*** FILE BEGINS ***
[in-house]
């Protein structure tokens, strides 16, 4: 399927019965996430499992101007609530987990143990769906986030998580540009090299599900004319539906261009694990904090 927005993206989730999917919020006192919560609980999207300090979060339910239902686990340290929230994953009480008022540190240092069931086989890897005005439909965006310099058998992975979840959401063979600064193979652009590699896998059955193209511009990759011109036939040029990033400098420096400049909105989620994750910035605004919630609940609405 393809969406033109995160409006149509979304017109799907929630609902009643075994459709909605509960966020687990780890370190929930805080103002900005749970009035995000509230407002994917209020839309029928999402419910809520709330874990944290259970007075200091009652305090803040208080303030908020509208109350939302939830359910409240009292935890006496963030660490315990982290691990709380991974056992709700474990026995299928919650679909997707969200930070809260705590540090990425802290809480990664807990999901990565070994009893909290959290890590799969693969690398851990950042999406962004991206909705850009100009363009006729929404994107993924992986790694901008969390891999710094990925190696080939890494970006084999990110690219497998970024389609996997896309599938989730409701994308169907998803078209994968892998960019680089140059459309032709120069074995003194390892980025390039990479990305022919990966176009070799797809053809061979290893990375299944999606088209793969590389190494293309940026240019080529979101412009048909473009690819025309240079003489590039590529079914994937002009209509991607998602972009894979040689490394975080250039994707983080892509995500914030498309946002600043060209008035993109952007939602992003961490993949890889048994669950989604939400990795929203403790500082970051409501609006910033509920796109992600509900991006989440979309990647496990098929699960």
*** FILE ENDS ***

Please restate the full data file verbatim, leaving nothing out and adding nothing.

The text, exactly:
[in-house]
């Protein structure tokens, strides 16, 4: 399927019965996430499992101007609530987990143990769906986030998580540009090299599900004319539906261009694990904090 927005993206989730999917919020006192919560609980999207300090979060339910239902686990340290929230994953009480008022540190240092069931086989890897005005439909965006310099058998992975979840959401063979600064193979652009590699896998059955193209511009990759011109036939040029990033400098420096400049909105989620994750910035605004919630609940609405 393809969406033109995160409006149509979304017109799907929630609902009643075994459709909605509960966020687990780890370190929930805080103002900005749970009035995000509230407002994917209020839309029928999402419910809520709330874990944290259970007075200091009652305090803040208080303030908020509208109350939302939830359910409240009292935890006496963030660490315990982290691990709380991974056992709700474990026995299928919650679909997707969200930070809260705590540090990425802290809480990664807990999901990565070994009893909290959290890590799969693969690398851990950042999406962004991206909705850009100009363009006729929404994107993924992986790694901008969390891999710094990925190696080939890494970006084999990110690219497998970024389609996997896309599938989730409701994308169907998803078209994968892998960019680089140059459309032709120069074995003194390892980025390039990479990305022919990966176009070799797809053809061979290893990375299944999606088209793969590389190494293309940026240019080529979101412009048909473009690819025309240079003489590039590529079914994937002009209509991607998602972009894979040689490394975080250039994707983080892509995500914030498309946002600043060209008035993109952007939602992003961490993949890889048994669950989604939400990795929203403790500082970051409501609006910033509920796109992600509900991006989440979309990647496990098929699960």